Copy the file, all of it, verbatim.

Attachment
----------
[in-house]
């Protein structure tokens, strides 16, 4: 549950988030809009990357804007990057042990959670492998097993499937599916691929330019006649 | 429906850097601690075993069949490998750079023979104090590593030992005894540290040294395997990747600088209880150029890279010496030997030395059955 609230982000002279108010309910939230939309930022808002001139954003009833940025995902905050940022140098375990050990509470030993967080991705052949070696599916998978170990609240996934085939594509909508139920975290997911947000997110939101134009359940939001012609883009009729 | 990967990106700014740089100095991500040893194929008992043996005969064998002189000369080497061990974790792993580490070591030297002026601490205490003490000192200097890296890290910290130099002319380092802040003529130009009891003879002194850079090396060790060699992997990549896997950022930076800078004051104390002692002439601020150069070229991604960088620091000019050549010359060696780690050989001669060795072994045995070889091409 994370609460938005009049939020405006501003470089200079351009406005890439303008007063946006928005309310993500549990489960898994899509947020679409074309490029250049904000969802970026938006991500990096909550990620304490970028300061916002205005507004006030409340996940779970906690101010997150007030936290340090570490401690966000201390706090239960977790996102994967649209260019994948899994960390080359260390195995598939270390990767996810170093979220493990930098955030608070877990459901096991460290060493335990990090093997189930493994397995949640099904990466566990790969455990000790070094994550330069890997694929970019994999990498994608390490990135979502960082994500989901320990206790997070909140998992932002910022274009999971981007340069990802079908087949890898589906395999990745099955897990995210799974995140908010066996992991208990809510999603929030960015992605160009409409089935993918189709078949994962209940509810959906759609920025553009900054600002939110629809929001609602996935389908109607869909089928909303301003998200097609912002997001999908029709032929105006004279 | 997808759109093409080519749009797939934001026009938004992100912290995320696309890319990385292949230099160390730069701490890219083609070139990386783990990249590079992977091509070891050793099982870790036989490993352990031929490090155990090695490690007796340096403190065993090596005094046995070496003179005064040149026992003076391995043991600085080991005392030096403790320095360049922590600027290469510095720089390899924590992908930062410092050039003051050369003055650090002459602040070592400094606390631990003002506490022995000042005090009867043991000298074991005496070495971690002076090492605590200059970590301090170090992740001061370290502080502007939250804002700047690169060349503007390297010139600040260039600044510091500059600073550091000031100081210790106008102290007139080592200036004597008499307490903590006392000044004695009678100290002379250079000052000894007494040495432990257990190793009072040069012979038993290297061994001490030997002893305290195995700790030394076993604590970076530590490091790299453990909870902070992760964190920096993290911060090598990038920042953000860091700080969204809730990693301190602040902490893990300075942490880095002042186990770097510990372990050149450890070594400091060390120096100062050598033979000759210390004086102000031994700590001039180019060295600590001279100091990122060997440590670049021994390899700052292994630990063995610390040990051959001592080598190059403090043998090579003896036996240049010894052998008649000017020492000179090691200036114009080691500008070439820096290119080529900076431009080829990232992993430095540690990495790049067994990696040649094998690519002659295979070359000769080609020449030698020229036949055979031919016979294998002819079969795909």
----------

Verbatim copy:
[in-house]
């Protein structure tokens, strides 16, 4: 549950988030809009990357804007990057042990959670492998097993499937599916691929330019006649 | 429906850097601690075993069949490998750079023979104090590593030992005894540290040294395997990747600088209880150029890279010496030997030395059955 609230982000002279108010309910939230939309930022808002001139954003009833940025995902905050940022140098375990050990509470030993967080991705052949070696599916998978170990609240996934085939594509909508139920975290997911947000997110939101134009359940939001012609883009009729 | 990967990106700014740089100095991500040893194929008992043996005969064998002189000369080497061990974790792993580490070591030297002026601490205490003490000192200097890296890290910290130099002319380092802040003529130009009891003879002194850079090396060790060699992997990549896997950022930076800078004051104390002692002439601020150069070229991604960088620091000019050549010359060696780690050989001669060795072994045995070889091409 994370609460938005009049939020405006501003470089200079351009406005890439303008007063946006928005309310993500549990489960898994899509947020679409074309490029250049904000969802970026938006991500990096909550990620304490970028300061916002205005507004006030409340996940779970906690101010997150007030936290340090570490401690966000201390706090239960977790996102994967649209260019994948899994960390080359260390195995598939270390990767996810170093979220493990930098955030608070877990459901096991460290060493335990990090093997189930493994397995949640099904990466566990790969455990000790070094994550330069890997694929970019994999990498994608390490990135979502960082994500989901320990206790997070909140998992932002910022274009999971981007340069990802079908087949890898589906395999990745099955897990995210799974995140908010066996992991208990809510999603929030960015992605160009409409089935993918189709078949994962209940509810959906759609920025553009900054600002939110629809929001609602996935389908109607869909089928909303301003998200097609912002997001999908029709032929105006004279 | 997808759109093409080519749009797939934001026009938004992100912290995320696309890319990385292949230099160390730069701490890219083609070139990386783990990249590079992977091509070891050793099982870790036989490993352990031929490090155990090695490690007796340096403190065993090596005094046995070496003179005064040149026992003076391995043991600085080991005392030096403790320095360049922590600027290469510095720089390899924590992908930062410092050039003051050369003055650090002459602040070592400094606390631990003002506490022995000042005090009867043991000298074991005496070495971690002076090492605590200059970590301090170090992740001061370290502080502007939250804002700047690169060349503007390297010139600040260039600044510091500059600073550091000031100081210790106008102290007139080592200036004597008499307490903590006392000044004695009678100290002379250079000052000894007494040495432990257990190793009072040069012979038993290297061994001490030997002893305290195995700790030394076993604590970076530590490091790299453990909870902070992760964190920096993290911060090598990038920042953000860091700080969204809730990693301190602040902490893990300075942490880095002042186990770097510990372990050149450890070594400091060390120096100062050598033979000759210390004086102000031994700590001039180019060295600590001279100091990122060997440590670049021994390899700052292994630990063995610390040990051959001592080598190059403090043998090579003896036996240049010894052998008649000017020492000179090691200036114009080691500008070439820096290119080529900076431009080829990232992993430095540690990495790049067994990696040649094998690519002659295979070359000769080609020449030698020229036949055979031919016979294998002819079969795909």